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Latest News & Student Profiles

Katrina Klett: Beekeeper Extraordinaire

June 26, 2013

Meet Katrina Klett. With a major in Asian languages and literatures/Chinese and a minor in sustainability studies, Klett focuses on beekeeping as a means to alleviate poverty and protect biodiversity in developing countries. Dr. Marla Spivak, Distinguished McKnight University Professor of Apiculture & Social Insects, has worked with Klett on her research and calls her "the most remarkable young woman and undergraduate I have ever met," noting her "incredible potential to make an enormous impact in international development and environmental sustainability."

After winning two prestigious scholarships this spring—both the Harry S. Truman Scholarship and the Udall Scholarship—Klett will return to the University of Minnesota for the final year of her undergraduate experience in the University Honors Program, and plans to pursue a Masters degree in Public Affairs at Columbia University. We had the chance to catch up with Katrina before the end of the spring 2013 term.


Photo by Patrick O'Leary for University Relations.



UHP: You've been around bees for much of your life. Can you tell me a bit about your family's business and how it shaped your experiences as a young person?

Klett: We moved between North Dakota and Texas all my life. We are queen breeders, so we breed queen bees in the South and produce honey in the North. This meant we were on the road together quite a lot of the time, moving between our seasonal work. As a child, I spent a lot more time with my family and less time with friends than other kids did. We worked, moved, and socialized with other beekeeping families that also were migratory, and we still do. Our business is a central part of my life and always has been.

UHP: Bees have been in the news lately—unfortunately, mostly due to declining honeybee populations. There have been stories on NPR and in U.S. News and World Reports about the challenges faced by bee populations—specifically "Colony Collapse Disorder." What do you see as the most significant challenges faced by bee populations now and in the future, and how do you hope to be involved in meeting those challenges?

Klett: To risk oversimplifying the problem, a lot of what is happening is a result of the ultra modern agricultural system in the United States today. Our bees are flying out into pesticide-laden dead zones of monocrop agriculture—particularly corn and beans in this part of the world. Of course there are many things that are impacting honeybee health, but in a nutshell, ultra efficient industrial agriculture isn't good for bees. I am quite focused right now on working in developing countries that are starting to look to industrialized nations for examples on how to develop their own agriculture. I want to help farmers, beekeepers, and local governments understand that following directly in our footsteps is not the right direction for their apicultural industries. There are better, lower impact ways to increase income, to increase food production, and to maintain environmental integrity. As for U.S. issues, my family is focused on breeding a more disease-resistant honeybee. This is our contribution to the bee health issue in the U.S. After I graduate from the U, I want to get involved in policy advocacy, especially with issues surrounding the Farm Bill.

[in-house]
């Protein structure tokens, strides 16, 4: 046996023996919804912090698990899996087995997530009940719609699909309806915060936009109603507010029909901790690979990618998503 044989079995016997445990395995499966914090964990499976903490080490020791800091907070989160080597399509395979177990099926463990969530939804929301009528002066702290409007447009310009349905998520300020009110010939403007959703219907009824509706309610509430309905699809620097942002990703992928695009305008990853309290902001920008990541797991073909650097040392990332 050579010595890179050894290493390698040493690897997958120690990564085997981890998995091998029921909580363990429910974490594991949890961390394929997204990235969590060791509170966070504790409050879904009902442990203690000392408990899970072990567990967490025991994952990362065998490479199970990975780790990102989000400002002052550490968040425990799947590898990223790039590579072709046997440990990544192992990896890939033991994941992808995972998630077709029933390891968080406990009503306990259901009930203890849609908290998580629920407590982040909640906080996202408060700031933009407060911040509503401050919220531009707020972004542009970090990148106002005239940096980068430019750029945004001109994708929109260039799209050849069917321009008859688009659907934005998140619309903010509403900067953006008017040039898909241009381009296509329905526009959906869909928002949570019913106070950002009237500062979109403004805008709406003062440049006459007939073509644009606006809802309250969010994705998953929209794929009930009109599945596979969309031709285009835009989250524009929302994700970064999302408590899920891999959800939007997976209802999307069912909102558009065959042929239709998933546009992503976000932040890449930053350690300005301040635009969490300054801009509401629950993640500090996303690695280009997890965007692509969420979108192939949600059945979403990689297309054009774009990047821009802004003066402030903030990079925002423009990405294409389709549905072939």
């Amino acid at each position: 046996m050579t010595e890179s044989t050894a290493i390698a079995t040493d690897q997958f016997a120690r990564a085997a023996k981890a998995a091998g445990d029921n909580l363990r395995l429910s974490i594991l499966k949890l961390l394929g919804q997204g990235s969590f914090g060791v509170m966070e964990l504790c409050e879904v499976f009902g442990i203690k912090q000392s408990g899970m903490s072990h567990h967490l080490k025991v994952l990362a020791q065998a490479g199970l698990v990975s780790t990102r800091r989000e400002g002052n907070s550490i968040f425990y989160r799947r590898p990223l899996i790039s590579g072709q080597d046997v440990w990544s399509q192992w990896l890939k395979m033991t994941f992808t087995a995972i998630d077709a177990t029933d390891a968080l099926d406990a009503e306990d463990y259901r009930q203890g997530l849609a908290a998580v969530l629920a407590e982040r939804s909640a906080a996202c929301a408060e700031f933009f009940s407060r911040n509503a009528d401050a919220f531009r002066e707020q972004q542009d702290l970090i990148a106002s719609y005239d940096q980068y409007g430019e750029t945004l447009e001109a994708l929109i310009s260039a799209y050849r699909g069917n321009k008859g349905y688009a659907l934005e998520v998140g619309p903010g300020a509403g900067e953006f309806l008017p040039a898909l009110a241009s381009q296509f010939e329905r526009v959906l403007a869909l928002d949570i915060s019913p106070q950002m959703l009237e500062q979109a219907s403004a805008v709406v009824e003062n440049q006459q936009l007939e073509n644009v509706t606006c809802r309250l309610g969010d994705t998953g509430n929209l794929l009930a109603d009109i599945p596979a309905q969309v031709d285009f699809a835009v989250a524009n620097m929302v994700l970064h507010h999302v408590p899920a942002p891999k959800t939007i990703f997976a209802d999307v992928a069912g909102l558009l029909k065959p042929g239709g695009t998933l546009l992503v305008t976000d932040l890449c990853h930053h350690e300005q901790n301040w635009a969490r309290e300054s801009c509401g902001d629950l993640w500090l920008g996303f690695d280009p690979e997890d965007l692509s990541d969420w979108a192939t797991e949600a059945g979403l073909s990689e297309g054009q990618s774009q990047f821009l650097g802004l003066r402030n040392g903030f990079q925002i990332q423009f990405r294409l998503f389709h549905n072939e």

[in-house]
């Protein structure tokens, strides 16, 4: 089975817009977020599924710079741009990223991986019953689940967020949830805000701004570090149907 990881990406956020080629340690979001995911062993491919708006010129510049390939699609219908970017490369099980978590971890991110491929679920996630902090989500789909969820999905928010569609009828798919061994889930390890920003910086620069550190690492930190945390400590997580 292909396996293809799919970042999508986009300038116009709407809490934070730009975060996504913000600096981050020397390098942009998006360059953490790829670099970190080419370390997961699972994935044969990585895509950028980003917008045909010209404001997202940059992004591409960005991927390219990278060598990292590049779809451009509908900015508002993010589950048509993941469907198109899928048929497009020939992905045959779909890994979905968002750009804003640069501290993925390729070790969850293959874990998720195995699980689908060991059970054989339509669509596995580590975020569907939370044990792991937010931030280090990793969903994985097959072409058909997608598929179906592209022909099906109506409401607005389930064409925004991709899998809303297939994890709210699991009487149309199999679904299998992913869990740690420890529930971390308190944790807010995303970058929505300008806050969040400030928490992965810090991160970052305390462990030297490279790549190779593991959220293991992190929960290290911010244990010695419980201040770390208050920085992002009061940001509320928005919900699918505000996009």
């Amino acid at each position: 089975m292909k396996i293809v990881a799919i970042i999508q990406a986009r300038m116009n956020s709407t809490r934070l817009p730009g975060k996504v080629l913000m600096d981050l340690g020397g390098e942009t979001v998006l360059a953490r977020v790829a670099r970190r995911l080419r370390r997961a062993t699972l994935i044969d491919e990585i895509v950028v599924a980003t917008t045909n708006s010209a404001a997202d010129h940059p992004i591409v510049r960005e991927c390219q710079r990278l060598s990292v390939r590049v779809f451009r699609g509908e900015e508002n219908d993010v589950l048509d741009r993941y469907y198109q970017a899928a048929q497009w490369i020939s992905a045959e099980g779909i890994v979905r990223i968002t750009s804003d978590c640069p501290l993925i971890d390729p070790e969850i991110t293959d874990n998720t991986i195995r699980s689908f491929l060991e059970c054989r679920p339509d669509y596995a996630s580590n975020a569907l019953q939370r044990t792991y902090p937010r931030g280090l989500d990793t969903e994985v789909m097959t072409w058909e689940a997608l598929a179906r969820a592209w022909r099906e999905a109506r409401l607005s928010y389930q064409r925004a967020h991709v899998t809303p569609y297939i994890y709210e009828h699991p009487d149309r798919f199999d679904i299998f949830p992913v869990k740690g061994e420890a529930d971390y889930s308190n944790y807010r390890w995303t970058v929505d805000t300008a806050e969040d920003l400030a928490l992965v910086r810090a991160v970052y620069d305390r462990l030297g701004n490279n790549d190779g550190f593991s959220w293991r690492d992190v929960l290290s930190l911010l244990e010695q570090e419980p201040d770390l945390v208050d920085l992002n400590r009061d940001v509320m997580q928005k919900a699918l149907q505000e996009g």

UHP: You're the beekeeping expert for Shangrila Farms in China's Yunnan region. You're also studying Chinese here at the U. How did these interests first intersect, and how did your interest in bees first bring you to China?

Klett: I have always been a lover of foreign languages. I keep bees because I have always been around bees, but the study of language is a real hobby of mine! I was studying Chinese and was paying attention to the controversy here in the U.S. about Chinese honey production practices. It's a very touchy issue here. The Chinese are accused of dumping honey on our market, and so relations are not very good between Chinese and American beekeepers—yet they are the number one producers of honey. The Chinese Government is quite liberal in their funding of apicultural research, and the species diversity of bees in China is very rich. I wanted to go over there and see for myself, I guess. There isn't much exchange of real information between beekeepers in China and the United States, I guess because of anger over trade issues—but trade is one thing, and bees and beekeeping are quite another. I wanted to establish contacts and learn about their bees and beekeepers. I wanted to have a bit of an exchange, and it turned into a long journey.

UHP: Can you tell us a bit more about the organic beekeeping process at Shangrila and the surrounding region in China?

Klett: Shangrila Farms is a brand of honey and other natural products sold in Beijing and around China. It was started by Sahra, Alia, and Safi Malik, who purchase coffee and honey directly from farmers in a fair trade manner. In addition to supporting farmers with a guaranteed market, they support training programs to teach farmers how to produce coffee or raise bees, which is where I come in. We started very small, but have expanded our outreach considerably and are going to expand even more this coming year. They are absolutely wonderful people to work for, and their model of socially responsible business as a way to give back to the community is really a great model.